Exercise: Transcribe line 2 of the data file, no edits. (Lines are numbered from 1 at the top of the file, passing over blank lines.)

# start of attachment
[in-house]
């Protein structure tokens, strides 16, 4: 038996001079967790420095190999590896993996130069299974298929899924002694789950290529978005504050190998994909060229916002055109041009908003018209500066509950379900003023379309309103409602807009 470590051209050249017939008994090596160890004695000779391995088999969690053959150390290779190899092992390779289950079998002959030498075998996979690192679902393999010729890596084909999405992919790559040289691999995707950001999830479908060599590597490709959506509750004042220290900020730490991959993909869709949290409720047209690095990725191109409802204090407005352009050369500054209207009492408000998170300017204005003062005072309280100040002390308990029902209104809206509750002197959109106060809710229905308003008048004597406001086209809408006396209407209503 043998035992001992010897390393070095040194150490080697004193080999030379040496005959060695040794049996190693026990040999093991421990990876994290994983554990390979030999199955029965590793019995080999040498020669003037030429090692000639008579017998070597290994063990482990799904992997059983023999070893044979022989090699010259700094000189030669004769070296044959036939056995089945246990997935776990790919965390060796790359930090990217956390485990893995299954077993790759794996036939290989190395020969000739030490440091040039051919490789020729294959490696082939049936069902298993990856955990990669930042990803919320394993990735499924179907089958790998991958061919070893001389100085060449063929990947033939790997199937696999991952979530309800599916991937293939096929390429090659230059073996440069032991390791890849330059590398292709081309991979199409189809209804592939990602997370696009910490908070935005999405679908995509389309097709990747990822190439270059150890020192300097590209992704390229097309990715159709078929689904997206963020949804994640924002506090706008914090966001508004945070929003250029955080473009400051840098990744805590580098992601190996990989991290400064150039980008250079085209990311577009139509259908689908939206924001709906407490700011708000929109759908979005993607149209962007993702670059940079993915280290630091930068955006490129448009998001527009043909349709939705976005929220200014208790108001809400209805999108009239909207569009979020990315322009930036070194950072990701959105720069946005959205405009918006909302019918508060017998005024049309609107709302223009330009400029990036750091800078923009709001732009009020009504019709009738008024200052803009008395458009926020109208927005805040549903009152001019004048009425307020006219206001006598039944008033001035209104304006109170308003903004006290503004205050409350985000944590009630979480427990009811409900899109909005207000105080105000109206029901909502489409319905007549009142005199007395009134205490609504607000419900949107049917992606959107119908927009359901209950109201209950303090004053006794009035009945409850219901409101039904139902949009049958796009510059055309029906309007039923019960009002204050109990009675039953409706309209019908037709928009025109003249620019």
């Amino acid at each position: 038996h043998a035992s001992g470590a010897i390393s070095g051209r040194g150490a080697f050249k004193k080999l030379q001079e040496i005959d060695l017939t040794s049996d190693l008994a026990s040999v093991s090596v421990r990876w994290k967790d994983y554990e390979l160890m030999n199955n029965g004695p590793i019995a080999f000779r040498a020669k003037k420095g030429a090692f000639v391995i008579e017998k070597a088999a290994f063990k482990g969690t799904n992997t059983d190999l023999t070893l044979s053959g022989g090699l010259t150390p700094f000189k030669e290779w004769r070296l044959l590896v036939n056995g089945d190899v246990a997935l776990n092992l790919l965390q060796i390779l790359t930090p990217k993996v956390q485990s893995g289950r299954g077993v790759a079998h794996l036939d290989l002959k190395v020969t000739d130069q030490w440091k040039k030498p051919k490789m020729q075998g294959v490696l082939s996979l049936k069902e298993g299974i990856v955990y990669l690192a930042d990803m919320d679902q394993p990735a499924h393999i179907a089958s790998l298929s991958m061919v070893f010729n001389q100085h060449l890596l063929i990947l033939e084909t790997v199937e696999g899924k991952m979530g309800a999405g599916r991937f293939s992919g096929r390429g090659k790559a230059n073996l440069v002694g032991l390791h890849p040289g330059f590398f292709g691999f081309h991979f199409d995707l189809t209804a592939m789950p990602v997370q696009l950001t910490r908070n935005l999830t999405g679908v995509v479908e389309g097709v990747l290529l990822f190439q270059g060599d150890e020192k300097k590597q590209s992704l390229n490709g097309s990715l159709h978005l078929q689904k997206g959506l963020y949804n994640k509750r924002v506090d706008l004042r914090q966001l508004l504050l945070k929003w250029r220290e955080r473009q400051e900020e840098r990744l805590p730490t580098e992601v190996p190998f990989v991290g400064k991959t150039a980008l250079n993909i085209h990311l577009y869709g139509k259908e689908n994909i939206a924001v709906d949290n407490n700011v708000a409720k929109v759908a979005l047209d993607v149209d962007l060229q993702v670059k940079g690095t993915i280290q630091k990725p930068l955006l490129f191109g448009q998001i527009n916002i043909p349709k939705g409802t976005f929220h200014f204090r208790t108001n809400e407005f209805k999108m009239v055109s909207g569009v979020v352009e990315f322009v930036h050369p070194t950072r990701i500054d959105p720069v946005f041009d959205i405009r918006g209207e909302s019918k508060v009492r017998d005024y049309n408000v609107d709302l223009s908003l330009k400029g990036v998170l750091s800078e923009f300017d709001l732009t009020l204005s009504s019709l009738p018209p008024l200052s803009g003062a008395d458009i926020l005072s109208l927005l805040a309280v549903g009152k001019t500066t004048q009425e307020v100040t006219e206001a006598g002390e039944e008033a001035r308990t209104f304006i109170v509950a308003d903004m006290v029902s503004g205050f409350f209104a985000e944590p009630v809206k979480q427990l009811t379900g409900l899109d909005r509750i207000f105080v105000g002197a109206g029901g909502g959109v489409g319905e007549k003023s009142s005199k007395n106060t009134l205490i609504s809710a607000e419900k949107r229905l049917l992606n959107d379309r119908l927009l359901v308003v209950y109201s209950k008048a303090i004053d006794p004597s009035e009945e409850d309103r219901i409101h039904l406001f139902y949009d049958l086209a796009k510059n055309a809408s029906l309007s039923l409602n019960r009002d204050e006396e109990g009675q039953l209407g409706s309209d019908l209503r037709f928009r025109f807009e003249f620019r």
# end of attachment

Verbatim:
């Protein structure tokens, strides 16, 4: 038996001079967790420095190999590896993996130069299974298929899924002694789950290529978005504050190998994909060229916002055109041009908003018209500066509950379900003023379309309103409602807009 470590051209050249017939008994090596160890004695000779391995088999969690053959150390290779190899092992390779289950079998002959030498075998996979690192679902393999010729890596084909999405992919790559040289691999995707950001999830479908060599590597490709959506509750004042220290900020730490991959993909869709949290409720047209690095990725191109409802204090407005352009050369500054209207009492408000998170300017204005003062005072309280100040002390308990029902209104809206509750002197959109106060809710229905308003008048004597406001086209809408006396209407209503 043998035992001992010897390393070095040194150490080697004193080999030379040496005959060695040794049996190693026990040999093991421990990876994290994983554990390979030999199955029965590793019995080999040498020669003037030429090692000639008579017998070597290994063990482990799904992997059983023999070893044979022989090699010259700094000189030669004769070296044959036939056995089945246990997935776990790919965390060796790359930090990217956390485990893995299954077993790759794996036939290989190395020969000739030490440091040039051919490789020729294959490696082939049936069902298993990856955990990669930042990803919320394993990735499924179907089958790998991958061919070893001389100085060449063929990947033939790997199937696999991952979530309800599916991937293939096929390429090659230059073996440069032991390791890849330059590398292709081309991979199409189809209804592939990602997370696009910490908070935005999405679908995509389309097709990747990822190439270059150890020192300097590209992704390229097309990715159709078929689904997206963020949804994640924002506090706008914090966001508004945070929003250029955080473009400051840098990744805590580098992601190996990989991290400064150039980008250079085209990311577009139509259908689908939206924001709906407490700011708000929109759908979005993607149209962007993702670059940079993915280290630091930068955006490129448009998001527009043909349709939705976005929220200014208790108001809400209805999108009239909207569009979020990315322009930036070194950072990701959105720069946005959205405009918006909302019918508060017998005024049309609107709302223009330009400029990036750091800078923009709001732009009020009504019709009738008024200052803009008395458009926020109208927005805040549903009152001019004048009425307020006219206001006598039944008033001035209104304006109170308003903004006290503004205050409350985000944590009630979480427990009811409900899109909005207000105080105000109206029901909502489409319905007549009142005199007395009134205490609504607000419900949107049917992606959107119908927009359901209950109201209950303090004053006794009035009945409850219901409101039904139902949009049958796009510059055309029906309007039923019960009002204050109990009675039953409706309209019908037709928009025109003249620019």